How to Sell Food Online from Home in 8 Steps

Our expert explains everything you need to know to start selling food from your own kitchen. Learn all the requirements and get started in 8 simple steps.

Whether it’s the secret family hot sauce recipe or a selection of your tried and true cookies, starting an online food business from your home can be complicated. From gathering supplies to ensuring you’re legally compliant, there’s a lot to consider. 

We’ve broken down the process into 8 simple steps. We’ll dive into the most important things you need to do to get set up and ensure your at-home food business is compliant, safe, and profitable. 


8 Steps to Start an Online Food Business

1. Know the Local Regulations

In comparison to other at-home businesses, selling food out of your home requires a bit more forethought and planning. That’s because, regardless of your location, governments have strict rules and regulations around food safety and hazards. These are often known as cottage food laws.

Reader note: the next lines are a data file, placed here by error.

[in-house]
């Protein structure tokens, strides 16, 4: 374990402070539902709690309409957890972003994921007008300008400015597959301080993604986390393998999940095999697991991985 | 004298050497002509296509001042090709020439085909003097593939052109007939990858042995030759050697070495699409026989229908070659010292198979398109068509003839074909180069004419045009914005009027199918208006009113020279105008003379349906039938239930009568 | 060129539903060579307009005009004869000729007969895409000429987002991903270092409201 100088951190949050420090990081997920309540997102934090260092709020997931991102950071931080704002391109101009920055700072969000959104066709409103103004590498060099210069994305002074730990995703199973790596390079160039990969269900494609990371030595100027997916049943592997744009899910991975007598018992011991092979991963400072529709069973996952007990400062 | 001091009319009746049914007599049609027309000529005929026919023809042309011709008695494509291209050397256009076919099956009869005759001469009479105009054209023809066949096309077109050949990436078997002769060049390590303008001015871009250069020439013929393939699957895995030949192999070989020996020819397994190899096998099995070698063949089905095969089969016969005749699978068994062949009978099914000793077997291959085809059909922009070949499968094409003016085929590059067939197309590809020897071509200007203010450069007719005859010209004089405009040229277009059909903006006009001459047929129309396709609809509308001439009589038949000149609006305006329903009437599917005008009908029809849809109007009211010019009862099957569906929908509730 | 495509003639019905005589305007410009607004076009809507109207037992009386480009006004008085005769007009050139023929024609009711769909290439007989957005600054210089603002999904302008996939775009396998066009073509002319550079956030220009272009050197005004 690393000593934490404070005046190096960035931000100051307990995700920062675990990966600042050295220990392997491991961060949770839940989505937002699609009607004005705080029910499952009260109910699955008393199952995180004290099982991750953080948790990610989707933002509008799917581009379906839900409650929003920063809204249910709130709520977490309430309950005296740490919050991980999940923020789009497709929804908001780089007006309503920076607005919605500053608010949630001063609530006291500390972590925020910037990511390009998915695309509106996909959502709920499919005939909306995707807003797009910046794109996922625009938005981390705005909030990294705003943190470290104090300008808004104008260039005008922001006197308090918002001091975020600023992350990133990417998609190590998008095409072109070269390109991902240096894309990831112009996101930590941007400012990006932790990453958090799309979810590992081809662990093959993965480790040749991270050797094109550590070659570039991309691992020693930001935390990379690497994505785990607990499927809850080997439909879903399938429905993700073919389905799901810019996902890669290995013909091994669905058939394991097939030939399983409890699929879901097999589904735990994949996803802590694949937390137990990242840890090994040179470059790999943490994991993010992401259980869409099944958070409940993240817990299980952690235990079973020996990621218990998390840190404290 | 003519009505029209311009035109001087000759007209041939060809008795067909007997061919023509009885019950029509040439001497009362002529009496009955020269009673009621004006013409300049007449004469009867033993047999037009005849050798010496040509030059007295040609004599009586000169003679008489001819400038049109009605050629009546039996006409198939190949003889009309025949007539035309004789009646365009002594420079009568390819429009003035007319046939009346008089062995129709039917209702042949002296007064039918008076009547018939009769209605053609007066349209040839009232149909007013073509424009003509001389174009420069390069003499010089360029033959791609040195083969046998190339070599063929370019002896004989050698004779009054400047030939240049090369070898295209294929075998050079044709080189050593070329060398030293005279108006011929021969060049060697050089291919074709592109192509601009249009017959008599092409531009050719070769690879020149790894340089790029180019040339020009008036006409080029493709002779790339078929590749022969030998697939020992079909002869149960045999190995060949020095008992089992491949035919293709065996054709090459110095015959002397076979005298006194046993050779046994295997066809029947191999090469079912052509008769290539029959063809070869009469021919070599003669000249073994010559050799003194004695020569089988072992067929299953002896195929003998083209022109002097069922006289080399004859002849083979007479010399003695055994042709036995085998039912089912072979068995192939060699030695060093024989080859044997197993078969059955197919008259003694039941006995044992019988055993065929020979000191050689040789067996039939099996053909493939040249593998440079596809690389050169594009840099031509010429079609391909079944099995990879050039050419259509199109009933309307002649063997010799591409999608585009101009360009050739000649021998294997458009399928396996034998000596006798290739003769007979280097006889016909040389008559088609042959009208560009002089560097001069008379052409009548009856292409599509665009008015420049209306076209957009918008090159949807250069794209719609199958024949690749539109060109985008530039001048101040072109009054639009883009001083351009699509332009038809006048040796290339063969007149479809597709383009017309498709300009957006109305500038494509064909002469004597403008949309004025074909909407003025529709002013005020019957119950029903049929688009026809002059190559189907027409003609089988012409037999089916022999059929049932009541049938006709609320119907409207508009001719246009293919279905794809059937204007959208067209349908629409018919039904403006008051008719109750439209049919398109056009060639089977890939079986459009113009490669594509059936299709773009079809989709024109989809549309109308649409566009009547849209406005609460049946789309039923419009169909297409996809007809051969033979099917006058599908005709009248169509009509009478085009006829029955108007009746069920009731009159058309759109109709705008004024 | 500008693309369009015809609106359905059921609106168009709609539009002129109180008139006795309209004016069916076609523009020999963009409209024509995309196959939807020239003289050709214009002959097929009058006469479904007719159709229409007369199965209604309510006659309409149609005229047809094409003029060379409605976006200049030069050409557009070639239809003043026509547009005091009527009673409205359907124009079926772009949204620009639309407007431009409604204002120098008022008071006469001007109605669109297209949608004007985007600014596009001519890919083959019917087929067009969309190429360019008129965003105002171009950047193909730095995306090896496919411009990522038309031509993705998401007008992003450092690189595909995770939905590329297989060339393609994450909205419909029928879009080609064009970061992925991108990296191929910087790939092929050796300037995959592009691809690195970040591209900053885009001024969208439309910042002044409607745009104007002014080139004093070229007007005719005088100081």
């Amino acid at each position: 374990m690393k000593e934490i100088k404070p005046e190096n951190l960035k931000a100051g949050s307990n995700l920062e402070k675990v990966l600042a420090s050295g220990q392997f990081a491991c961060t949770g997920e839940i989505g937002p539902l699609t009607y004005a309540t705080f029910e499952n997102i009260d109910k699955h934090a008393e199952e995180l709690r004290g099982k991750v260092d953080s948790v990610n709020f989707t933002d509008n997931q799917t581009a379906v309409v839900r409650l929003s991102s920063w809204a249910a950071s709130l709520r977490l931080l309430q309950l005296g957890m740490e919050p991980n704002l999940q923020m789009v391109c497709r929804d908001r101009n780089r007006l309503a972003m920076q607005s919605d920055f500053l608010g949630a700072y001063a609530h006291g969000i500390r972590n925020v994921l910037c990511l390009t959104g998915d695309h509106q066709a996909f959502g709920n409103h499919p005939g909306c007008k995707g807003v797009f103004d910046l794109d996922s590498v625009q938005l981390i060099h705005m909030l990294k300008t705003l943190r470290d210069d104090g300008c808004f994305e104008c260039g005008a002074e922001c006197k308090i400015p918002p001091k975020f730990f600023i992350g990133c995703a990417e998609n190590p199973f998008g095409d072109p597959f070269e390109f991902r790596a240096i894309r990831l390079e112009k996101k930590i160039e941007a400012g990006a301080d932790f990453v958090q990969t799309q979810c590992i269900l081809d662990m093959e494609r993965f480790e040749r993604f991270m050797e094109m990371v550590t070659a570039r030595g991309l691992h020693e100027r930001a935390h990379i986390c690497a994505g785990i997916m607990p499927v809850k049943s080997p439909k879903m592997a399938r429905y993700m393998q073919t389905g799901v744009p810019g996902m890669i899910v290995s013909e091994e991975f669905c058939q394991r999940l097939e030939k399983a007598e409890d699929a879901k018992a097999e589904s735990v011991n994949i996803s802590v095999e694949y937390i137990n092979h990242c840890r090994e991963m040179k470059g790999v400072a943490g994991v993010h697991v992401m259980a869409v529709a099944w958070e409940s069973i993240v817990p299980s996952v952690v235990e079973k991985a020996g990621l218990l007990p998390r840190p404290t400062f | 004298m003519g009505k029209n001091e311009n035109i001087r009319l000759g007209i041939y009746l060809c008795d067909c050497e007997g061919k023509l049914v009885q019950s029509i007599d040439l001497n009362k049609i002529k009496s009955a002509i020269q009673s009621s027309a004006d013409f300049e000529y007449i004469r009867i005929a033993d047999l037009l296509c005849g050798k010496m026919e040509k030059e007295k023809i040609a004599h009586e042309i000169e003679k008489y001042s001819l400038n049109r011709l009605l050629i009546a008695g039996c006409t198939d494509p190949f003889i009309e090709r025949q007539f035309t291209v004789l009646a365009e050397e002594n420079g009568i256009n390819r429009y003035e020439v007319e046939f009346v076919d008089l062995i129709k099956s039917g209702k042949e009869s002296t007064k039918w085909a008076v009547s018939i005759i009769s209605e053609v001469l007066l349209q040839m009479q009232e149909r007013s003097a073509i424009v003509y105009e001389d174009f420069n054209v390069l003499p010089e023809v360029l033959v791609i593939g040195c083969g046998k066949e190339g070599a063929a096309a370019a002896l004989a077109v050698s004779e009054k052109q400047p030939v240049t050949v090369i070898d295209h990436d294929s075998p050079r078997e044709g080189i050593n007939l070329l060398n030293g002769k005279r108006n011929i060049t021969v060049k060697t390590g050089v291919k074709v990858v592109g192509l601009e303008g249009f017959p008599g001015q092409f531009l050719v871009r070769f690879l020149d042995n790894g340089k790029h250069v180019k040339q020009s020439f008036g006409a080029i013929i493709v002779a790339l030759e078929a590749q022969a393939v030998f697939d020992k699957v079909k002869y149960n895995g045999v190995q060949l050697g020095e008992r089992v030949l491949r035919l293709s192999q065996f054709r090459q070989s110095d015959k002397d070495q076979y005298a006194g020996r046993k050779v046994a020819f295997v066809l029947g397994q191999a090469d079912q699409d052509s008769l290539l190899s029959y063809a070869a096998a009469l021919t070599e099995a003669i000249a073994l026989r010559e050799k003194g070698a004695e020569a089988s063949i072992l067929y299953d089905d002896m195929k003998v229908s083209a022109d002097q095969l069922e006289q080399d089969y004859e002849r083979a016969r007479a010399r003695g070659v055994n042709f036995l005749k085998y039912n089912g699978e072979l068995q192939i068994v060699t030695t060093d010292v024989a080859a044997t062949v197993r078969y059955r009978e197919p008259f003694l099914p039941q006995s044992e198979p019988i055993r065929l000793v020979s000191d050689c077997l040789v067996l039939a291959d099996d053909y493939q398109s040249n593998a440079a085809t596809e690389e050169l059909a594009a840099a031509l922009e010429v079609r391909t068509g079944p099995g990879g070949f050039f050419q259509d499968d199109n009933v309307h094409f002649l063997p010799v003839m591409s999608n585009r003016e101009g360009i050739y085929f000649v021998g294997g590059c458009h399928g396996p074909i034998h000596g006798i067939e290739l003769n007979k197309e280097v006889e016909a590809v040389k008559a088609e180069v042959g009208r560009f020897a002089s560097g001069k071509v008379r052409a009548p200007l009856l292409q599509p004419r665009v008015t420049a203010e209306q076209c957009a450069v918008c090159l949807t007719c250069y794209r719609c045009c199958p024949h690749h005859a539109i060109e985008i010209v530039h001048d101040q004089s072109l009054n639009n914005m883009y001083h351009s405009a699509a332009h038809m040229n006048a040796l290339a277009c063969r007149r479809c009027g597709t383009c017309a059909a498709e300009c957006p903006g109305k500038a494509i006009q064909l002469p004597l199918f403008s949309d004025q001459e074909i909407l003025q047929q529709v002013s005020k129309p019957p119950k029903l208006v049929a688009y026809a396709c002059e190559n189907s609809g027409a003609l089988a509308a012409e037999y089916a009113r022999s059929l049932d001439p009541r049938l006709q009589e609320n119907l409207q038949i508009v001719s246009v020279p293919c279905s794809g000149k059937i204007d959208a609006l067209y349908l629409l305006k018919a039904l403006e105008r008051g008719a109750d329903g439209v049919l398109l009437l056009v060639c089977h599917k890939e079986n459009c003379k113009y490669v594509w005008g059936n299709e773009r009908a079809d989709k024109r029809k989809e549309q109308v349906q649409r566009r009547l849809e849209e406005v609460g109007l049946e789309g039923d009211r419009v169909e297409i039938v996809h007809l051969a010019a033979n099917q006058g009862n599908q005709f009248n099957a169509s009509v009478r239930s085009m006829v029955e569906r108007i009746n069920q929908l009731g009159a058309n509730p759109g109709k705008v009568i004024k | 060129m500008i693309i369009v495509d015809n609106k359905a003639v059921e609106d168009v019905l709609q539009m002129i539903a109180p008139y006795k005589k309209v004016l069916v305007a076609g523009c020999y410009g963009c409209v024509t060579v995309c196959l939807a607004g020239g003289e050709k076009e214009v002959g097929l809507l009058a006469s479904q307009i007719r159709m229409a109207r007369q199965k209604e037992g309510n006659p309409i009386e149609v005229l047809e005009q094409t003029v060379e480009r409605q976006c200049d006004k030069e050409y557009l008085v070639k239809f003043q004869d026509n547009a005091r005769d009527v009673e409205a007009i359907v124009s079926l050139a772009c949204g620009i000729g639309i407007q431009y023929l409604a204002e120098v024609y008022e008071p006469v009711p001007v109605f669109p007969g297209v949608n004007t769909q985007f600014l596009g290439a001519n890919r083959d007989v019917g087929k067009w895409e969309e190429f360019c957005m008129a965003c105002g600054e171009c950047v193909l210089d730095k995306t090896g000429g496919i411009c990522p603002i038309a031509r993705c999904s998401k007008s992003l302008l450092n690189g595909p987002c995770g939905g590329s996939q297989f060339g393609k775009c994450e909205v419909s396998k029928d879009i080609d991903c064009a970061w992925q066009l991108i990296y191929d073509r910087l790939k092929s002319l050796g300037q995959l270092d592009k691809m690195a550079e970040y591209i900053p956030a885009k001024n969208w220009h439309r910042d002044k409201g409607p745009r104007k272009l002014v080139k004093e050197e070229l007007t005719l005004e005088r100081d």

To get started selling food from home, most governments will, at minimum, require you to have:

  • A local business license
  • Some form of kitchen inspection or food testing done by an official, usually annually
  • A zoning permit for your at-home kitchen

There may also be limits on the type of food you can make and sell from your home and the total amount of profits you can earn from an at-home food business in a year. 

For instance, some places only allow the sale of shelf-stable foods like canned products and candies, whereas others may even allow full meals and perishable goods to be sold from a home.

2. Set Up Your Workspace

After you’ve ensured you can be fully compliant with local laws, you’ll want to ensure you have the space, equipment, and supplies necessary to handle orders in your home kitchen. Unless you plan on only using your kitchen for the business, you should also find a system for switching between home cooking and business cooking easily. 

For instance, if you plan on starting up a cheesecake business, you might need additional fridge space to keep the cheesecakes once they’ve been prepared. While it may not be a good idea to go out and spend a ton of money retrofitting your kitchen, you should think through the logistics of the setup before you begin (and make your housemates angry).